It’s the “chevron” pattern in the graphic above.  The 1/3″ running bond just looked like a waterfall to me, and I knew that a random pattern wouldn’t do at all.  Remember, any of the patterns can be installed horizontally (which I think is a more normal way), and there are also herringbone patterns (that I didn’t want to attempt this time!). 

Determining Your Starting Area

Where do you start your tile pattern?  I think most people would just assume to start on the long wall and make sure the tiles were centered nicely.  That would be correct for most applications (you don’t want to start in a corner willy-nilly!); but I knew that I wanted my tiles to line up nicely with the plumbing.  I hate when the tiles are skewed from the faucets!

starting tile pattern in bathtub

For us, that meant that we could do a tile perfectly centered with the plumbing lines, or put the grout lines in the centre.  Since it’s way easier to cut a notch out of a tile than a hole, we went with the centered grout :)

vertical long subway tiles in bathtub

While the Husband and I did the first wall together (with someone watching the littles!), I was tasked with finishing the rest of the shower when I had time.  I could mix up a batch of thinset, install a few rows and clean everything up in about an hour.

I only screwed up my pattern once, but thankfully the Husband realized it almost right after :)

vertical subway tile

I also did the paint-on RedGard in the area above the ledge.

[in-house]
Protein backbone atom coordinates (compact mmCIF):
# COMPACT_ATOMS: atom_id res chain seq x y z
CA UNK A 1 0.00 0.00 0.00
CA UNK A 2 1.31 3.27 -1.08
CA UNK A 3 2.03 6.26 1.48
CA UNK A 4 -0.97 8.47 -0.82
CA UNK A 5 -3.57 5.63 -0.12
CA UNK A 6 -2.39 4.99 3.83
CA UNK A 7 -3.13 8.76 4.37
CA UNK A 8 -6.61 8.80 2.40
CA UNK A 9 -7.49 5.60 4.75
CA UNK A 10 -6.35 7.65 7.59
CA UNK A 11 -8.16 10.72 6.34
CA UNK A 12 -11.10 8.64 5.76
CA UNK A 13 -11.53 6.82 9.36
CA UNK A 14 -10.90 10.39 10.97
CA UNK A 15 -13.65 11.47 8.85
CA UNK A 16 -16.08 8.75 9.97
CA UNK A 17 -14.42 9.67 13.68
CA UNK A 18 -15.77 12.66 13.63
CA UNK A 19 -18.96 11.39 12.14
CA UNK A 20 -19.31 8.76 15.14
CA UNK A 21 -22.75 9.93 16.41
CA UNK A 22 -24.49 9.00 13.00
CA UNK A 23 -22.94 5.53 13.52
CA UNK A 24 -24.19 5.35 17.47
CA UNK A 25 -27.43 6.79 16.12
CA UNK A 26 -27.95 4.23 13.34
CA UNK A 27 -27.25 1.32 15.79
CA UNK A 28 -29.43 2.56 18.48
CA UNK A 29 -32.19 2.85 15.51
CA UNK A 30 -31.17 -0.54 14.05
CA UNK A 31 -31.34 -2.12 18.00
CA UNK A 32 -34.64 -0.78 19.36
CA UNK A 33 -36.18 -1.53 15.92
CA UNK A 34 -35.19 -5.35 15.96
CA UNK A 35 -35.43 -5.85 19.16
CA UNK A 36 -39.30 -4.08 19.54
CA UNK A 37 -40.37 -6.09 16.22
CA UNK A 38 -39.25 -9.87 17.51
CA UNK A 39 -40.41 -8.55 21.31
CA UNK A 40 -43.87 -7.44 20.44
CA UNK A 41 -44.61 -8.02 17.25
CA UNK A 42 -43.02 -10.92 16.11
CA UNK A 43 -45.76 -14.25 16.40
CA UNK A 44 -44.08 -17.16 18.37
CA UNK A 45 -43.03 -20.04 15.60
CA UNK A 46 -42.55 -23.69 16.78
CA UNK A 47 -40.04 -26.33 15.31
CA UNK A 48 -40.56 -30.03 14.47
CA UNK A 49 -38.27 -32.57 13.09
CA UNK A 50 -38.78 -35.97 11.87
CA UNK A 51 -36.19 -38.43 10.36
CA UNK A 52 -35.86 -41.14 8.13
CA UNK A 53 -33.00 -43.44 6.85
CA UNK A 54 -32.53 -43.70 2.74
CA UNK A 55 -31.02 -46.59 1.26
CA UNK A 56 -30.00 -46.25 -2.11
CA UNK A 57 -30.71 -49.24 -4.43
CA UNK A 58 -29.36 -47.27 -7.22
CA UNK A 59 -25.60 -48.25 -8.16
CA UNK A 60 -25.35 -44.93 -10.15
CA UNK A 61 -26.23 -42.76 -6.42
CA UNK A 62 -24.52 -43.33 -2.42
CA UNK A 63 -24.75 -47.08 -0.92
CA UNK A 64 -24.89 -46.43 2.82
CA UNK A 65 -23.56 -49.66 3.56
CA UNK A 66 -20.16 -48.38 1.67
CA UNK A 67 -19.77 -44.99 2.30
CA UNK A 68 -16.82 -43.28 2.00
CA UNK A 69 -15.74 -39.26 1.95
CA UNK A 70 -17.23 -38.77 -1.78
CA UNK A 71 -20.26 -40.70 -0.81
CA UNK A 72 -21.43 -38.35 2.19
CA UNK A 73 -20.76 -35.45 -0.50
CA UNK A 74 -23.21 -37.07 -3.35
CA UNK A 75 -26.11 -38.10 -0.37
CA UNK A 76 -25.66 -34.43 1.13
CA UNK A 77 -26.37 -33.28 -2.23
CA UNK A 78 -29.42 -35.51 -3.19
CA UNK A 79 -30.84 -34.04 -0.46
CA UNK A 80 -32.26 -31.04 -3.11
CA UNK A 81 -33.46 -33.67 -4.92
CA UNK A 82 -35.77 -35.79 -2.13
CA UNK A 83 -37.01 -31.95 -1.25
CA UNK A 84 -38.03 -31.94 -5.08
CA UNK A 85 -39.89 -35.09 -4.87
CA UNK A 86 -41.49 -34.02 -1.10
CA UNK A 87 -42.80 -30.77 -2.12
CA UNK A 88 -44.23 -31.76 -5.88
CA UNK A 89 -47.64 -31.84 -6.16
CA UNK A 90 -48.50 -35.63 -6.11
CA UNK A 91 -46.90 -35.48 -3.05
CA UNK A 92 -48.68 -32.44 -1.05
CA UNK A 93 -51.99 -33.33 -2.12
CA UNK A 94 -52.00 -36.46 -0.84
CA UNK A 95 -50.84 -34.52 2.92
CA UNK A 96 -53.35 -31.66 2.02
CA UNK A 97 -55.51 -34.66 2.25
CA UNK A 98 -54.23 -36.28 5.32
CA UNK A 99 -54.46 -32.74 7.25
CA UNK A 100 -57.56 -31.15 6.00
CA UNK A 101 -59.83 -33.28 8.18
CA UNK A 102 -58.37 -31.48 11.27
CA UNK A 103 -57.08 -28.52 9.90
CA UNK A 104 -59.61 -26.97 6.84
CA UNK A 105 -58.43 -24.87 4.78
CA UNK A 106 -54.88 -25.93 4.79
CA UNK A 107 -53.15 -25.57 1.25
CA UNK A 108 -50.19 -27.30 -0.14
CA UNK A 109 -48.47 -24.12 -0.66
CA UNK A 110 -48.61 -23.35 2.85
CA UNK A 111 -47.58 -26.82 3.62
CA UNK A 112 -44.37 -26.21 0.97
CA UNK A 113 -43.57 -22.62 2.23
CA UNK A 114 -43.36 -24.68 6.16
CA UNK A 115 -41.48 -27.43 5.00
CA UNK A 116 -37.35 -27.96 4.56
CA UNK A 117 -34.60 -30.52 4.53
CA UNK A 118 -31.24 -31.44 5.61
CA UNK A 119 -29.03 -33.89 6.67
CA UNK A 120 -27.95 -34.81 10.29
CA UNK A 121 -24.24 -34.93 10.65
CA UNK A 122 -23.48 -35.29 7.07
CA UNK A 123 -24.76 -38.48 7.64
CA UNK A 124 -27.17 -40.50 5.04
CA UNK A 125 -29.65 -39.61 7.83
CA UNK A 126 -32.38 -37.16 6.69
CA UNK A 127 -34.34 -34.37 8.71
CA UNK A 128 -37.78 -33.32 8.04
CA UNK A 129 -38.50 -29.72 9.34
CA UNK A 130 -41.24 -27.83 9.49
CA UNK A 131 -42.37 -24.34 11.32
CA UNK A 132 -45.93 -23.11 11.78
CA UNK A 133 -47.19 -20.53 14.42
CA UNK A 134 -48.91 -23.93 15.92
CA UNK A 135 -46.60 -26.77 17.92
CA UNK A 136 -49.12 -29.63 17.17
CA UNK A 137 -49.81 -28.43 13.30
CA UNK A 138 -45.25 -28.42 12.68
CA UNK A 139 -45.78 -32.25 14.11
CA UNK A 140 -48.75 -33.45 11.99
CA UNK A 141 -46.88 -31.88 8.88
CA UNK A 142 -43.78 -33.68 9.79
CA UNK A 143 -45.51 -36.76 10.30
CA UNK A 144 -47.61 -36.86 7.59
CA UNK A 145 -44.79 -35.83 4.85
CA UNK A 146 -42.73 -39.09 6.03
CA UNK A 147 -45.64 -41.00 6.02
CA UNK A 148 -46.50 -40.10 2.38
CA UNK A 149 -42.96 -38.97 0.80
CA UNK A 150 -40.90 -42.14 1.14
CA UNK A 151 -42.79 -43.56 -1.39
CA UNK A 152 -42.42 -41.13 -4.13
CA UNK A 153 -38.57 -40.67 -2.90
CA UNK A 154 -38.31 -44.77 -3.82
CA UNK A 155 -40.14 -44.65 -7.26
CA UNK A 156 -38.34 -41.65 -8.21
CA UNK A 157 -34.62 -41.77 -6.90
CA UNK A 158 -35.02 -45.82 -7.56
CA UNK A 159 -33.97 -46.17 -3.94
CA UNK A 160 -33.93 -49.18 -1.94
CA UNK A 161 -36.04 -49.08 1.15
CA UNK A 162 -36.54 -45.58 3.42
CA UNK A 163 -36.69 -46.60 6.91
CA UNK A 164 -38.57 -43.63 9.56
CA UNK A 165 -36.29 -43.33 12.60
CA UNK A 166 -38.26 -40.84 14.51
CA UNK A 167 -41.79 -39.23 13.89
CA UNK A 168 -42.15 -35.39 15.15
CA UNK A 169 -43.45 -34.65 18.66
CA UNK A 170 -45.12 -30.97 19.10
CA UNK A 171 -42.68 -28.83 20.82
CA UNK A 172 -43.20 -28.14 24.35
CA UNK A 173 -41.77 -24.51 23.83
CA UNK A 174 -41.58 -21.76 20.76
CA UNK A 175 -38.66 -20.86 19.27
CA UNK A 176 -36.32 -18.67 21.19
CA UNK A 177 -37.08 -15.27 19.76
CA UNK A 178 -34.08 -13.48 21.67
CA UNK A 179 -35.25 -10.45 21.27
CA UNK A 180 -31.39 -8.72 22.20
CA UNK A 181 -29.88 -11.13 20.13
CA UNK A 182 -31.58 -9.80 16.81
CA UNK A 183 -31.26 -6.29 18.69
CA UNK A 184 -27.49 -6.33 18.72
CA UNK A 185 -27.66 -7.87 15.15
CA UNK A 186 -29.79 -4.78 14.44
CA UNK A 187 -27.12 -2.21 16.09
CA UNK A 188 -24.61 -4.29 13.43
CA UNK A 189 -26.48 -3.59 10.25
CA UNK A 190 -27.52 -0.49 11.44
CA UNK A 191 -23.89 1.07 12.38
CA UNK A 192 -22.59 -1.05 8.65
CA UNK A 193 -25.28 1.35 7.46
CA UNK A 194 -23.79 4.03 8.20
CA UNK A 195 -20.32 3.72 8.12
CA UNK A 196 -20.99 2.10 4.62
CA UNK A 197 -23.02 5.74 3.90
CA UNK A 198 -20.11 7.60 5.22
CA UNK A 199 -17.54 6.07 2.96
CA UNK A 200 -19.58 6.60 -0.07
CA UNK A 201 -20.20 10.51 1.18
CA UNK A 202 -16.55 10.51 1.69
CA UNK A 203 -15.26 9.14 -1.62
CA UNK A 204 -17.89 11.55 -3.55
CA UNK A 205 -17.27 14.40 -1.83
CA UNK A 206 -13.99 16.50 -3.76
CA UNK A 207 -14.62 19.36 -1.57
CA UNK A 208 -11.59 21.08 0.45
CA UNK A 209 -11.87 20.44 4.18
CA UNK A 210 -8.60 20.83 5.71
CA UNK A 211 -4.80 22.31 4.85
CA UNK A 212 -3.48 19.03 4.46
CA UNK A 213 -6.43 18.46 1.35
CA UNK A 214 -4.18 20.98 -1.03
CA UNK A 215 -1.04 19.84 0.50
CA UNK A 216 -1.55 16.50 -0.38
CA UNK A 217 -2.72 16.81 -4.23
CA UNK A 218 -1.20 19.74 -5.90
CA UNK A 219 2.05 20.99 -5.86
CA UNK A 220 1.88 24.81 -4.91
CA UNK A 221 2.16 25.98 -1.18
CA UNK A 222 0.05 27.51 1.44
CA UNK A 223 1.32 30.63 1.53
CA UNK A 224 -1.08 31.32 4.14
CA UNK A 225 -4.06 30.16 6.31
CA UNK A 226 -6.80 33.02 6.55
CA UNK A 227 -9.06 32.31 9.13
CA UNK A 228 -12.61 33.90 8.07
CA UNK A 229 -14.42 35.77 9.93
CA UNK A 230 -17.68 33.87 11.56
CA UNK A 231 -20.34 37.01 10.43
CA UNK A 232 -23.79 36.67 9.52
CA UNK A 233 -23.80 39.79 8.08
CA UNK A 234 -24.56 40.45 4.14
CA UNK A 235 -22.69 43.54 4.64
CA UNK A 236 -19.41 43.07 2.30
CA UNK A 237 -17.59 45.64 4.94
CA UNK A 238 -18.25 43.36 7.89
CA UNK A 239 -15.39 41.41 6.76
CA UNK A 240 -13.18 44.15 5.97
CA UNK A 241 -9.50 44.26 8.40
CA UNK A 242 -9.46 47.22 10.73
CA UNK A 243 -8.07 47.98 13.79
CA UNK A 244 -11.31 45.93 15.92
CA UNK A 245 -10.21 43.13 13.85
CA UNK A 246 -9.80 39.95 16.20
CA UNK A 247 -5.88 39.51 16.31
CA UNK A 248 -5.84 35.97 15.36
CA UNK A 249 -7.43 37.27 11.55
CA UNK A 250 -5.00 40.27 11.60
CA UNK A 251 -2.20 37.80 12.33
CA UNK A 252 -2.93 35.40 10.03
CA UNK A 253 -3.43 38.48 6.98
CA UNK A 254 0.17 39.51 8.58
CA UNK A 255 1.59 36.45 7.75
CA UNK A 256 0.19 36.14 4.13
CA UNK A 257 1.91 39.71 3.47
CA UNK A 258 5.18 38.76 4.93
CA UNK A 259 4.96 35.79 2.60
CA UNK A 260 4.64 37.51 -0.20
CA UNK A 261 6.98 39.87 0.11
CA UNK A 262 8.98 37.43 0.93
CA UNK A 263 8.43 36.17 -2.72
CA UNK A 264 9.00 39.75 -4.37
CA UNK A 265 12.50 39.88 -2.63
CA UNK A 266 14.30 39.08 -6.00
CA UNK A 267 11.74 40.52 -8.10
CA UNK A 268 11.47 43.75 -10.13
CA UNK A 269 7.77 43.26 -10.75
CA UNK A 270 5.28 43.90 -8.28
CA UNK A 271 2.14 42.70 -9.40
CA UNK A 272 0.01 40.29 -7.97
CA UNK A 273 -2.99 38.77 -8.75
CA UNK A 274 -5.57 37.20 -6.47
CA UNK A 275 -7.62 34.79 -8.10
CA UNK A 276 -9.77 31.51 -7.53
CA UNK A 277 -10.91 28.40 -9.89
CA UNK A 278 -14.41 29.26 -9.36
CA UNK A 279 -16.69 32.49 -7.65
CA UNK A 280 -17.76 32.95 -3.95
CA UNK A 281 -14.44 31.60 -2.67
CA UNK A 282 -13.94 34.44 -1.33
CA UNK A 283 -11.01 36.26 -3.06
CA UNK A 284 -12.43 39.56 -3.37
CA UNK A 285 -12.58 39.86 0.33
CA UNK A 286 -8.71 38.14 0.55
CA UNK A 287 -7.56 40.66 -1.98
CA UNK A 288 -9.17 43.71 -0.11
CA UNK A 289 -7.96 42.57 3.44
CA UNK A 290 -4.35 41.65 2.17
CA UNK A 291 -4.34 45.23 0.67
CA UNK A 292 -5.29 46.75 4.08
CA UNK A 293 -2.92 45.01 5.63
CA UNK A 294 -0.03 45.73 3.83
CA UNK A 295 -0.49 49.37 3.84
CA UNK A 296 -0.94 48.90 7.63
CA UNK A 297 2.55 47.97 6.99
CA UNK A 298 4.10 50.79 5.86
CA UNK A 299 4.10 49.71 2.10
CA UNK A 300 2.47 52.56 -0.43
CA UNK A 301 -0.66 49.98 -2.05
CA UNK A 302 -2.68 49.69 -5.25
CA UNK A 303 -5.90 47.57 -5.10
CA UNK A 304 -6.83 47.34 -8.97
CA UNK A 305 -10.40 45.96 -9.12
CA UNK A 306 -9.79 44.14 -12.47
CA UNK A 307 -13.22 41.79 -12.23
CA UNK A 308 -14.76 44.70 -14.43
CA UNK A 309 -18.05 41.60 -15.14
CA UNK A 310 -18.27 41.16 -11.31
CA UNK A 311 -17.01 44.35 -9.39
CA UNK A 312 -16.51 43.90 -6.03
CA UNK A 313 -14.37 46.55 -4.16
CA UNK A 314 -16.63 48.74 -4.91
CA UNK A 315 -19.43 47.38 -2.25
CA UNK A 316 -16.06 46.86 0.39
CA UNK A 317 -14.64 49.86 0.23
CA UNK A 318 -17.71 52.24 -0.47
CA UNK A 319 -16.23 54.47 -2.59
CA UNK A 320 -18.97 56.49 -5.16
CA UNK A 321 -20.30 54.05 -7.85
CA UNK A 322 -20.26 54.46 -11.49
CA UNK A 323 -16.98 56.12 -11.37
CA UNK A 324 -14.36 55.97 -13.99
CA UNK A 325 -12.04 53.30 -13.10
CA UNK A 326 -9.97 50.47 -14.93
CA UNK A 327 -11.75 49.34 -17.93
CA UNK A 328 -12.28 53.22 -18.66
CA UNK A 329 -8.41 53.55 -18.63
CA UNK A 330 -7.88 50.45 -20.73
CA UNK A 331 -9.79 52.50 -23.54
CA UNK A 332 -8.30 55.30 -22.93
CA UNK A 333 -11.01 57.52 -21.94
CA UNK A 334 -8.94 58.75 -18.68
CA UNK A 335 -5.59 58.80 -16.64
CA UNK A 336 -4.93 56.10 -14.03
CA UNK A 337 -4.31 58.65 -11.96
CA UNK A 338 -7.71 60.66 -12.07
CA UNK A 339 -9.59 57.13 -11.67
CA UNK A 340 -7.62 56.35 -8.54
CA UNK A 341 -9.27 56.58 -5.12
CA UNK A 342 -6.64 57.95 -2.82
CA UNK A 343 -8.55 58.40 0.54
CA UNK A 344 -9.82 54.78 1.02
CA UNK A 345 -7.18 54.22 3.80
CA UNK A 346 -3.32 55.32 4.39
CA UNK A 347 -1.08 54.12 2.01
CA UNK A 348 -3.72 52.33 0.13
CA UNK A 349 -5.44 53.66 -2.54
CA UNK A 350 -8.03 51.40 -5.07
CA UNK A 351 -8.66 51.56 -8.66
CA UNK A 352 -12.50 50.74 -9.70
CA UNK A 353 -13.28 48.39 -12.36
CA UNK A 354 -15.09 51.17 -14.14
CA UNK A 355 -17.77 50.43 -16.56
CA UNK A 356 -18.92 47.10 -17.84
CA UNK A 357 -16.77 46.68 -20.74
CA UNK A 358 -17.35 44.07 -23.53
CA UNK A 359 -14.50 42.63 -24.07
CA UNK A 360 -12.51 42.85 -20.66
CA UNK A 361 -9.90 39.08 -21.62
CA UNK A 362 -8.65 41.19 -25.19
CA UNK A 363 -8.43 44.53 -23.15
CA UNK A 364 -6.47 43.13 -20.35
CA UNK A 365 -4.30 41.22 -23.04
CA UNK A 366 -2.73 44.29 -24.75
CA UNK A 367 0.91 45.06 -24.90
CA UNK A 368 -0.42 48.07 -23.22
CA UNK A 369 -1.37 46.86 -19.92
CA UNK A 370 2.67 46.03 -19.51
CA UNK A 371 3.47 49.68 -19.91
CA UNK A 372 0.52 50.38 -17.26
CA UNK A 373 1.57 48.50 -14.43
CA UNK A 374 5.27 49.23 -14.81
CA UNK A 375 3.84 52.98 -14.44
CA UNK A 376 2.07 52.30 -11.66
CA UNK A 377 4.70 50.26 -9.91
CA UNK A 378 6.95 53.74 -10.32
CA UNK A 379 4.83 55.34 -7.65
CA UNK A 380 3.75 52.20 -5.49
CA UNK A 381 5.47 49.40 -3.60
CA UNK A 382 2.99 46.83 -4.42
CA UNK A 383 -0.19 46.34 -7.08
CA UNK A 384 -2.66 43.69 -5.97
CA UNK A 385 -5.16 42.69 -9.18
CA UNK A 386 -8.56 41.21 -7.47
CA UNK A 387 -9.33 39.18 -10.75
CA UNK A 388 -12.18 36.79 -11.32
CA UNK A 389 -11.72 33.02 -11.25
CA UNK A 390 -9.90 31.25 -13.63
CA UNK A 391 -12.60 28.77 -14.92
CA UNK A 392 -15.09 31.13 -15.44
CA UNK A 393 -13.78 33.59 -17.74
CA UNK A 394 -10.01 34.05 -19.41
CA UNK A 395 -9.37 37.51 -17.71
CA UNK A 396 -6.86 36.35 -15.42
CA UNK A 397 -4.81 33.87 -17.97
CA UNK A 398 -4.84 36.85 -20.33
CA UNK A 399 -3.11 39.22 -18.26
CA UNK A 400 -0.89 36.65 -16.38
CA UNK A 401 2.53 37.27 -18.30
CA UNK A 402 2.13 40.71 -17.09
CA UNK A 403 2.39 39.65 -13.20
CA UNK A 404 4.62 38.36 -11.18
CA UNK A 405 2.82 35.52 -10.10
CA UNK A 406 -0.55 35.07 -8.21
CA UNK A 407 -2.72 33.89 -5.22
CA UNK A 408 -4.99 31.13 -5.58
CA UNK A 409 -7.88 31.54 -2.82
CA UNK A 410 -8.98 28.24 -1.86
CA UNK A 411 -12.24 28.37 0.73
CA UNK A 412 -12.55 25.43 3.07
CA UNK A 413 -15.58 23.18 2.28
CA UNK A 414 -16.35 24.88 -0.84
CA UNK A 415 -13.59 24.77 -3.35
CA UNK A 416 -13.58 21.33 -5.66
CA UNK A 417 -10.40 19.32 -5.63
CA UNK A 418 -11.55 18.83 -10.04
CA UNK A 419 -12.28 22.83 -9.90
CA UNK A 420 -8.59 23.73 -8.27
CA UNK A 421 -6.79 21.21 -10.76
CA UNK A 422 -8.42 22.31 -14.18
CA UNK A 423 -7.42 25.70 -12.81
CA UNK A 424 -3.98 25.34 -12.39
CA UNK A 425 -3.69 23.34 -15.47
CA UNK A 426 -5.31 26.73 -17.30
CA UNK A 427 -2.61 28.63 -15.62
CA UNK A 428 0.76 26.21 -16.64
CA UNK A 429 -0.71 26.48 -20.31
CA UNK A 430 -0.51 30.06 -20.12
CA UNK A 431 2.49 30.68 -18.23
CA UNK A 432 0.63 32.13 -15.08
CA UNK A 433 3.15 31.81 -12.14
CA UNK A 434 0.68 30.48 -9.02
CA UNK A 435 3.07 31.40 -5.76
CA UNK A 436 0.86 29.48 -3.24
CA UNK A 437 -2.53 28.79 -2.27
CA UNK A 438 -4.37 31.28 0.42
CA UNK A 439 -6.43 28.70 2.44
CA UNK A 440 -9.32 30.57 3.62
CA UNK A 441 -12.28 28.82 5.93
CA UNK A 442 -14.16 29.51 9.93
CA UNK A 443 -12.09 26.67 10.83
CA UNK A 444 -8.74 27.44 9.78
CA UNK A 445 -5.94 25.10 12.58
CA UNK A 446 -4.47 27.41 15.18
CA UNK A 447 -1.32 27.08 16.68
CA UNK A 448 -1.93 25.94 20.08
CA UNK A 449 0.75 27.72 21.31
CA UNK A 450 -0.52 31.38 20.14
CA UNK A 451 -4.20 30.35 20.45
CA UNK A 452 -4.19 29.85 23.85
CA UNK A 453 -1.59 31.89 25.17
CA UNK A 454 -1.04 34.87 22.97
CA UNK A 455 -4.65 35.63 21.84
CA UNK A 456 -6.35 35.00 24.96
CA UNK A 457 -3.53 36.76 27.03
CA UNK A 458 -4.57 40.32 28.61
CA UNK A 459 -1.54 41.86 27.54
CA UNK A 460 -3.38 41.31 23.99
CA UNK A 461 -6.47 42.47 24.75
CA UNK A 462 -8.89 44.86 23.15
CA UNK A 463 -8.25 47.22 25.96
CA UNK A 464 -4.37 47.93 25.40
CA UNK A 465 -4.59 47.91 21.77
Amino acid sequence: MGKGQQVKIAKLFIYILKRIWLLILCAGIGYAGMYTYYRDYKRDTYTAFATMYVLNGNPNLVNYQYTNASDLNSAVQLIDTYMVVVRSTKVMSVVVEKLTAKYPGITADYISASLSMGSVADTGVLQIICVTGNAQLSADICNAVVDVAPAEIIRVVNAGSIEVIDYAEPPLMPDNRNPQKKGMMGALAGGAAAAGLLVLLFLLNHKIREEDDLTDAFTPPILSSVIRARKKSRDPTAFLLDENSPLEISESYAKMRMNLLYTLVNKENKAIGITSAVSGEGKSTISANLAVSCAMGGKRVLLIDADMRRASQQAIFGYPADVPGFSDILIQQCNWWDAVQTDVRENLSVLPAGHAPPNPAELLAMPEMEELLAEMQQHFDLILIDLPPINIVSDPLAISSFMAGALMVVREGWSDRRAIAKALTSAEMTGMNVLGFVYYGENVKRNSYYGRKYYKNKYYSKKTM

In the meantime, I had also cut a piece of cedar to size and stained it to match the wood-look vinyl floors (plus a few coats of poly!).  We sloped it towards the bathtub, glued it in place and held it down with a few boxes of tiles.

Not sure if you noticed in the photo above, but I marked some level lines along the top portion of the shower.  If you saw my glam bathroom moodboard, then you know that I was planning on adding a band of gold tiles along the top.

Adding a Glam Tile Border!

Aspect sent me their Aspect Peel & Stick metal Mini Subway tiles in Champagne, and I am really excited to get them installed!  You can purchase any Aspect Tiles from DIY Decor Store, or I’ve linked the exact same Mini Subway Champagne tiles here from Amazon, or here from Amazon for a full 15 sqft kit.

champagne aspect tiles

I would have liked to have a huge area for my metal tiles to really add up the glam factor, but unfortunately, with the low ceilings, we were limited to how high we put our showerhead.

gold tile border